By Dan Walters
dwalters@sacbee.com The Sacramento Bee
Published: Sunday, Feb. 7, 2010 – 12:00 am | Page 3A

Super Bowl Sunday is the perfect moment to ponder the myth and reality of professional sports in 21st century America.

Football and other professional sports are merely entertainment, intrinsically not any more or less so than symphonic, rock or rap music, wrestling, theatrical drama, tractor pulls, opera, cage fighting, action movies or television soap operas.

Nevertheless, politicians and civic boosters across America lust for professional sports teams to call their communities home and are evidently willing to sacrifice more important public services and facilities to build the lavish edifices that team owners demand.

A recent New York Times article surveyed pro sports tunnel vision, pointing out that as the nation’s economy plunged into recession, many stadium- and arena-building communities found that sales taxes and other revenues on which their projects depended were falling short.

“From New Jersey to Ohio to Arizona,” the Times reported, “the stadiums were sold as a key to redevelopment and as the only way to retain sports franchises. But the deals that were used to persuade taxpayers to finance their construction have in many cases backfired, the result of overly optimistic revenue assumptions and the recession.”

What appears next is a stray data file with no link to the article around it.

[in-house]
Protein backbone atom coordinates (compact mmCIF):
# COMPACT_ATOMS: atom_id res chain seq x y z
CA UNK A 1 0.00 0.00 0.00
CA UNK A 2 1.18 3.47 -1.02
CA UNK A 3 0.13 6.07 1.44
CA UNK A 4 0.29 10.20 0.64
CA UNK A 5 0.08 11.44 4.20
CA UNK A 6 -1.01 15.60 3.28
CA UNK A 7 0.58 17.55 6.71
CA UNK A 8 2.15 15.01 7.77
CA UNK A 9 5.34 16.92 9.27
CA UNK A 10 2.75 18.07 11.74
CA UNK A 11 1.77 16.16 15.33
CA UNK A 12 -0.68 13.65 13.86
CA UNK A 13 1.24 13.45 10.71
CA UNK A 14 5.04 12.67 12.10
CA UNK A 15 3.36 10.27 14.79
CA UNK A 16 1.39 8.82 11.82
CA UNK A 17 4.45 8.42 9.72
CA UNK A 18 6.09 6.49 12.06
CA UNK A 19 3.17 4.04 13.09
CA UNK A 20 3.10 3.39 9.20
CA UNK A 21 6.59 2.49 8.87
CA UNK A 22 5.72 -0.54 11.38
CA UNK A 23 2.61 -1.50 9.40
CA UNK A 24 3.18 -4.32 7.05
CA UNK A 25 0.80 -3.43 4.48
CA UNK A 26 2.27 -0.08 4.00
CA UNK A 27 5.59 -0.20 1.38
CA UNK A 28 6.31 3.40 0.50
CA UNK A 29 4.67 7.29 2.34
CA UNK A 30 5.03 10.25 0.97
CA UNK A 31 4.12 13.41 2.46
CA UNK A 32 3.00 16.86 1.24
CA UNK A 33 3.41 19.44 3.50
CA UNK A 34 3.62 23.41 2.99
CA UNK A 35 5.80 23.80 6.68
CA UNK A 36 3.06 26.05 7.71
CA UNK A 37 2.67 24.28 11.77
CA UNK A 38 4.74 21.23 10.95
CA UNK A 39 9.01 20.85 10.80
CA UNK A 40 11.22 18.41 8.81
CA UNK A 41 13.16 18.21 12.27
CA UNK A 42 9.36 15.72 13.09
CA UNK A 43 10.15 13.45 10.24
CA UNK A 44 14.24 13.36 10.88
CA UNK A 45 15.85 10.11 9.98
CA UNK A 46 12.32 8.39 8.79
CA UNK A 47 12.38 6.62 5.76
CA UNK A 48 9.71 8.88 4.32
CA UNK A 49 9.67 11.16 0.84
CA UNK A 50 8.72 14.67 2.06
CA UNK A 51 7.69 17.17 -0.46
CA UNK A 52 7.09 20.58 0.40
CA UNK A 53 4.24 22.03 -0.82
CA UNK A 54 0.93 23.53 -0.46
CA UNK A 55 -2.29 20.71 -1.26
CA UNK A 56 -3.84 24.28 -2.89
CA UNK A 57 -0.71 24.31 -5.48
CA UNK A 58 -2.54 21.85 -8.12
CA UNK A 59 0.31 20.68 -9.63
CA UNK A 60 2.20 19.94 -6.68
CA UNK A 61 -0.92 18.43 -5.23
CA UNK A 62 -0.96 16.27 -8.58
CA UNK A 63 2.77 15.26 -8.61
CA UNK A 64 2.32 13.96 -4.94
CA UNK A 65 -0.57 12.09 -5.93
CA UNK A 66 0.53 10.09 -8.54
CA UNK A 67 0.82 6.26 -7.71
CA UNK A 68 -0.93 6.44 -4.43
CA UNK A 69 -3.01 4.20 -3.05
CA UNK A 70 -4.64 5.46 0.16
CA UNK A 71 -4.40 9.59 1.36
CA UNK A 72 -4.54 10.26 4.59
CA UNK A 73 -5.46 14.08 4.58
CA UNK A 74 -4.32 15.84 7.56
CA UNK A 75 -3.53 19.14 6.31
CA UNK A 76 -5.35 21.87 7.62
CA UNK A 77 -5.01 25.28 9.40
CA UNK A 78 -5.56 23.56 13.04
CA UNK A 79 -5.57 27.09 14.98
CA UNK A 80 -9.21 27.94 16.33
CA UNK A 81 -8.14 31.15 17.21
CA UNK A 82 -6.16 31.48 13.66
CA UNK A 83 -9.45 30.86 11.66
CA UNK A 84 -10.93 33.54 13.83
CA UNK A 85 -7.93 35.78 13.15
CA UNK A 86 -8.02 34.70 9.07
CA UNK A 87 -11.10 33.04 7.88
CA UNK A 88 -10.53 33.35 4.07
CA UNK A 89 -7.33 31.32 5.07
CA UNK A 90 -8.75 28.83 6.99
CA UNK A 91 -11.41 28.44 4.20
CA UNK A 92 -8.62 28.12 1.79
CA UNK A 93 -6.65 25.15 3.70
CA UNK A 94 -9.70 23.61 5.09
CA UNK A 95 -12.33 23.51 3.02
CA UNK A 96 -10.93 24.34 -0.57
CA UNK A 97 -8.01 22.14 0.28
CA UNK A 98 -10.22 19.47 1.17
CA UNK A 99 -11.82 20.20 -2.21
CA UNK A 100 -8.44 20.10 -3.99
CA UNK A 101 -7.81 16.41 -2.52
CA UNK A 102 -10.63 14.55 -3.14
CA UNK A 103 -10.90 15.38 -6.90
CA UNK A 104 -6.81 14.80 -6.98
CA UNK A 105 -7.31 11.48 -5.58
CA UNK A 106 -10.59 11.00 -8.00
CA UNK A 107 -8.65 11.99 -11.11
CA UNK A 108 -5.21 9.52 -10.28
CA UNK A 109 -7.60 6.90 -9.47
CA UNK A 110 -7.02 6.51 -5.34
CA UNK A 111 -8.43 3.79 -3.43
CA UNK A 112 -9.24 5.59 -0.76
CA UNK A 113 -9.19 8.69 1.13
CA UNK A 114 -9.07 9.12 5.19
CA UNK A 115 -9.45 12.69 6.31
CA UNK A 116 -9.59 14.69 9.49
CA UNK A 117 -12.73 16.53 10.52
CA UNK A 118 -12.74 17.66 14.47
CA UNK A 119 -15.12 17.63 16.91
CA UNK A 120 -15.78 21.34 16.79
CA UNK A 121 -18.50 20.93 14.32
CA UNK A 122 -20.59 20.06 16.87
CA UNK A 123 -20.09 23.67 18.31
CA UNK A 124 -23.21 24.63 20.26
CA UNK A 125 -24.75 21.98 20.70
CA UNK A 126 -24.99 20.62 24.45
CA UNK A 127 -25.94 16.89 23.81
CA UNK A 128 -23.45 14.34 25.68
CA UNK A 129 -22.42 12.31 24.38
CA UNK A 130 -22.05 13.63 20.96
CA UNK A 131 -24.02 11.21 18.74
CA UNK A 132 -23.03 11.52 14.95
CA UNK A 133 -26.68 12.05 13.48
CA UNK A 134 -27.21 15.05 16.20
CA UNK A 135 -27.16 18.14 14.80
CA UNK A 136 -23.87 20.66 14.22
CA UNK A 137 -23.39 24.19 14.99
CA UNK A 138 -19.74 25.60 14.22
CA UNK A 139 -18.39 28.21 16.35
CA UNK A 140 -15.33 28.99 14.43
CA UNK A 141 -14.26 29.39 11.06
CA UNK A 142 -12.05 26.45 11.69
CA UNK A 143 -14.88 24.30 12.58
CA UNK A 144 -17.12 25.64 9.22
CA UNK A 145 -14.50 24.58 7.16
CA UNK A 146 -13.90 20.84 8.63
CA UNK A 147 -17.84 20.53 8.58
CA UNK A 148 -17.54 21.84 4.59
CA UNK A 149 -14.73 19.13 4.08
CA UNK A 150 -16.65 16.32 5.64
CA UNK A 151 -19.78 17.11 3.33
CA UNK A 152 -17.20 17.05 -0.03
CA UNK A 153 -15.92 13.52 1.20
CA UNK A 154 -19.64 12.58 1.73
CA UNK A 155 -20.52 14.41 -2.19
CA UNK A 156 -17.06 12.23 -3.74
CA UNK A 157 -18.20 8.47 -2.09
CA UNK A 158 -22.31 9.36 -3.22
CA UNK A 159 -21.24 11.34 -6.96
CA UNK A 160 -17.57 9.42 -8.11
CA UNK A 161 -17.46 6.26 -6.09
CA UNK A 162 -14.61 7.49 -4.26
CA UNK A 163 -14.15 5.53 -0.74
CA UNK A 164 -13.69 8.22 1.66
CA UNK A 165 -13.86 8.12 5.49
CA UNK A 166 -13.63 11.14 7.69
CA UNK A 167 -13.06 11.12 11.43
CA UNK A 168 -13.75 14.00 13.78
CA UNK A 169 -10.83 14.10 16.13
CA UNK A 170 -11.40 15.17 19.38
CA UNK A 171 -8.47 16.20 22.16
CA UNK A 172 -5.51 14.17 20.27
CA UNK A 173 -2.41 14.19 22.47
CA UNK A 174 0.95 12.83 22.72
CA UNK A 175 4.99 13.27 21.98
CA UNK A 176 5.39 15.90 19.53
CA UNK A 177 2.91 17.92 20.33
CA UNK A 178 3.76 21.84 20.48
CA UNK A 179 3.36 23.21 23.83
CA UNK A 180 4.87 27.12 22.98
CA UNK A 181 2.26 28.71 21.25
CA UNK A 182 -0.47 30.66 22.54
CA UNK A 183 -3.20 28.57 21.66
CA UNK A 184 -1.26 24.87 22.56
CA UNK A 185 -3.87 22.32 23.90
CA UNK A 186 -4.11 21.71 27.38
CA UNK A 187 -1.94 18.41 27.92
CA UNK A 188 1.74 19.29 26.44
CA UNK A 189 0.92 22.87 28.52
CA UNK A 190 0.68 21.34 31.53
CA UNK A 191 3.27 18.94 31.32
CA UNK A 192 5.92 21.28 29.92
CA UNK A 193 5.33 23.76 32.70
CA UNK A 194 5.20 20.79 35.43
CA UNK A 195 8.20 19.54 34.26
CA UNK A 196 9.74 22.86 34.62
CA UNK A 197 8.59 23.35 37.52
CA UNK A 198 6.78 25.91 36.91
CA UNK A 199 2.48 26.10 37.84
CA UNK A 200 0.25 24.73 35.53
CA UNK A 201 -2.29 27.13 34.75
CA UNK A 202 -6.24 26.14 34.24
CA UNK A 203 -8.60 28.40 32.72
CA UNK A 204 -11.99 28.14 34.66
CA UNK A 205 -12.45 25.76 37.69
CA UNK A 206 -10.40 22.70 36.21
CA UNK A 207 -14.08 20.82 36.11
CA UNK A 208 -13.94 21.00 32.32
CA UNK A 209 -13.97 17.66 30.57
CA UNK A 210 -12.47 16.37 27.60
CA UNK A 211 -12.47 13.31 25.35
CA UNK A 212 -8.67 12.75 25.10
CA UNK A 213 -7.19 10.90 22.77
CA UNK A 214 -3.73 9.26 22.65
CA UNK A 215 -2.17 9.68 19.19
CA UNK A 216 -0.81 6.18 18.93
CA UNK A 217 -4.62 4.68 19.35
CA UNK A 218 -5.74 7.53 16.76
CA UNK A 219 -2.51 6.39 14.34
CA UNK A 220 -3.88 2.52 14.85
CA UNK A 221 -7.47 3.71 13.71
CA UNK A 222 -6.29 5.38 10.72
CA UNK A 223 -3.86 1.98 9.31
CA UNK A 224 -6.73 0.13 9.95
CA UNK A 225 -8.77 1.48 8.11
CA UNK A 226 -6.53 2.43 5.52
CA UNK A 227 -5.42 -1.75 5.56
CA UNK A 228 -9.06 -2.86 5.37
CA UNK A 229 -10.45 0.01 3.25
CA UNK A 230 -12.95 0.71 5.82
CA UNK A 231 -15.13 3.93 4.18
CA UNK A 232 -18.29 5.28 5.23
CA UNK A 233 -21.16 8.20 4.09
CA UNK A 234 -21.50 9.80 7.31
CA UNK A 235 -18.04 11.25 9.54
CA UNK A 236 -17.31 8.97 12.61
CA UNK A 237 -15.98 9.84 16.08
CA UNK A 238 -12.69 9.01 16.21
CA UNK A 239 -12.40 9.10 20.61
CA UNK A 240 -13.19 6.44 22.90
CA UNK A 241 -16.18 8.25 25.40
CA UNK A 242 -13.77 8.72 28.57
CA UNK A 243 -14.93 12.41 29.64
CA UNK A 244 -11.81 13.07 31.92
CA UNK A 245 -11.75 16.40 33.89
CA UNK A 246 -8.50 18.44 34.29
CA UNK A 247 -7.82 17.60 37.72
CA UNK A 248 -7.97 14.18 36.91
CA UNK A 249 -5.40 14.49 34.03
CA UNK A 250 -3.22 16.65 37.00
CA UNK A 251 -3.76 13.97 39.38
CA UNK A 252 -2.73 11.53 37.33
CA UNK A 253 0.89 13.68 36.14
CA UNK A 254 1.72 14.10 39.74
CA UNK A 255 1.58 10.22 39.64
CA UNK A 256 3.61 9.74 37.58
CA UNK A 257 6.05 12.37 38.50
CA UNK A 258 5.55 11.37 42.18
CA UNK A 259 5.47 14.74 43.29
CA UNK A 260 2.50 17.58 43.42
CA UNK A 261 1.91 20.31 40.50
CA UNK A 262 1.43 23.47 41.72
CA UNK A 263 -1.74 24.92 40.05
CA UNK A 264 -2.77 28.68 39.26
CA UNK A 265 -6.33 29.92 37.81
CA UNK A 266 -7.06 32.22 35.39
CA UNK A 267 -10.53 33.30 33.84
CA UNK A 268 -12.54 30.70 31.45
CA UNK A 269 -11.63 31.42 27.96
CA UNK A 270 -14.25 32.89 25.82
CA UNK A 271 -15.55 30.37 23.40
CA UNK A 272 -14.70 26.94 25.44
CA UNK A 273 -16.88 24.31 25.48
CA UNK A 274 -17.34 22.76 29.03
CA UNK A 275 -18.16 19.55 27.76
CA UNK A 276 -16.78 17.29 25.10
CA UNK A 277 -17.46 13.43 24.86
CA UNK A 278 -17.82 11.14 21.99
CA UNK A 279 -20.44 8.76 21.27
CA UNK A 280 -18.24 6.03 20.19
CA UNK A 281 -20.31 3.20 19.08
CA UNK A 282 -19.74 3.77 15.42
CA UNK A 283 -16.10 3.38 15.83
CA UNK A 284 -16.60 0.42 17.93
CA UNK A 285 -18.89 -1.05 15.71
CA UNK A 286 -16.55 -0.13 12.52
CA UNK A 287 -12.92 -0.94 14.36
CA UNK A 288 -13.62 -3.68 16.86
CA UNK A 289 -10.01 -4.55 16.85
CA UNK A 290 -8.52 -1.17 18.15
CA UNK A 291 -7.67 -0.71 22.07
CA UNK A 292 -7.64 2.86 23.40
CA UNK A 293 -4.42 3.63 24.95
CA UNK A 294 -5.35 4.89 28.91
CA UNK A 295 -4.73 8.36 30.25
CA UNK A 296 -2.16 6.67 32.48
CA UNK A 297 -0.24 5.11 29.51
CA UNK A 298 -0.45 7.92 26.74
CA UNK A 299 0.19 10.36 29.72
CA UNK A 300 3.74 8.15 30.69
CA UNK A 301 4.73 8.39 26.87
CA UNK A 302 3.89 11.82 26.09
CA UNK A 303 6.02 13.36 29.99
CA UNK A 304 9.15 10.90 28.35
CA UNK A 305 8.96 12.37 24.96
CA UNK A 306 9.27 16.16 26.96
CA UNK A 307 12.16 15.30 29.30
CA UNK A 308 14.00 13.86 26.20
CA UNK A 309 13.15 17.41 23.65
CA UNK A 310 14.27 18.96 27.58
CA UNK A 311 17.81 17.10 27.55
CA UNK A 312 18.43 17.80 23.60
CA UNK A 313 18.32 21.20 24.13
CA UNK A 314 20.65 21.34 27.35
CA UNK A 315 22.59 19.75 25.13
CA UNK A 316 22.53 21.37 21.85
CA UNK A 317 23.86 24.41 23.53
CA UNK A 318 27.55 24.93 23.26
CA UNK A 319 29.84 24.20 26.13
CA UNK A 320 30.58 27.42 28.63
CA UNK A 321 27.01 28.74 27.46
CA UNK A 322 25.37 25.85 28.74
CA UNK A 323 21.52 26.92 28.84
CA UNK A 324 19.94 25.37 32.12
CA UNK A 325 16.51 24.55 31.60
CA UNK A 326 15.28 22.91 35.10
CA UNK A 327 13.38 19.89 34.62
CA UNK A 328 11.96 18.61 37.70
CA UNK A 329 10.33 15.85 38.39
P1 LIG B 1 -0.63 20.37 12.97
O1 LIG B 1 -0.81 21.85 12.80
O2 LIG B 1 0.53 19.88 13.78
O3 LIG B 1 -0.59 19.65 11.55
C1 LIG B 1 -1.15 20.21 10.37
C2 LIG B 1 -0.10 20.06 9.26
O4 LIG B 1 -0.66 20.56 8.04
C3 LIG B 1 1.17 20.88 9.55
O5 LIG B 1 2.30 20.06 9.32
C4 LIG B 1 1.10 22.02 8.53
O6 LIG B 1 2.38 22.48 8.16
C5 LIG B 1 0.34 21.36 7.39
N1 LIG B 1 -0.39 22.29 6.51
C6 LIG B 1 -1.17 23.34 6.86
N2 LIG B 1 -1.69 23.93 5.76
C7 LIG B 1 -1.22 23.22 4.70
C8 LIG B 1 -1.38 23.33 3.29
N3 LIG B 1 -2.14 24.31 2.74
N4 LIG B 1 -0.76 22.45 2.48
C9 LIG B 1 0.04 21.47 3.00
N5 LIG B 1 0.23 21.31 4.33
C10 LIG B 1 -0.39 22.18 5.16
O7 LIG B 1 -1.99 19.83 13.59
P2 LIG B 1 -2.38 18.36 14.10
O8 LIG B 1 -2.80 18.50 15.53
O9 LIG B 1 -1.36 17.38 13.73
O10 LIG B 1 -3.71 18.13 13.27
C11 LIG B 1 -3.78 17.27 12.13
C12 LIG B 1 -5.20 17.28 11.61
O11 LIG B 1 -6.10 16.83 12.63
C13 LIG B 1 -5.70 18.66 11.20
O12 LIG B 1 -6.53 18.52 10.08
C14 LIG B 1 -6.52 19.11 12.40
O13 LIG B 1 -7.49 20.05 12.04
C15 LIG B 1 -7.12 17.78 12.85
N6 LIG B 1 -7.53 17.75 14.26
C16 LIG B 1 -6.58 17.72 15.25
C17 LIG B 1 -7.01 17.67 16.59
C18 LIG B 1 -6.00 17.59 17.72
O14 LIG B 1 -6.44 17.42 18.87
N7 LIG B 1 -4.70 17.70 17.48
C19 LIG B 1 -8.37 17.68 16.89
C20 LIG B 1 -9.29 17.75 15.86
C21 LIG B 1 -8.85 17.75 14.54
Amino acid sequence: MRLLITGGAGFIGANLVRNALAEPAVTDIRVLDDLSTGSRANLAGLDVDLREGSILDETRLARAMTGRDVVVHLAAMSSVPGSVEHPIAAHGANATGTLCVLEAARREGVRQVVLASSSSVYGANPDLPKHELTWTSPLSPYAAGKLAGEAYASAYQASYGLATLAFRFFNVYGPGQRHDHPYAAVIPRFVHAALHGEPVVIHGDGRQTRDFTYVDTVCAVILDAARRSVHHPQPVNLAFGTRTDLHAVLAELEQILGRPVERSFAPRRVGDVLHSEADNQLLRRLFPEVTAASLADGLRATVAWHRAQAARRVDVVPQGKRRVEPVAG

The article focused on Cincinnati, which taxed itself heavily to build football and baseball venues – both of which went way over budget – only to see revenues fall short, forcing the community to cut other services to continue servicing bonds and pay for upkeep of the facilities.

In Cincinnati, as in other sports-crazy towns, local politicians claimed that building new arenas would jump-start local economies. But as many respectable economic studies have demonstrated, that’s a fantasy.

Those who spend money on attending pro sports events are simply diverting it from other forms of spending. Economic growth depends on adding value to cost, thus creating profit. Sports are a diversion, not a value-added industry.

To read entire column, click here.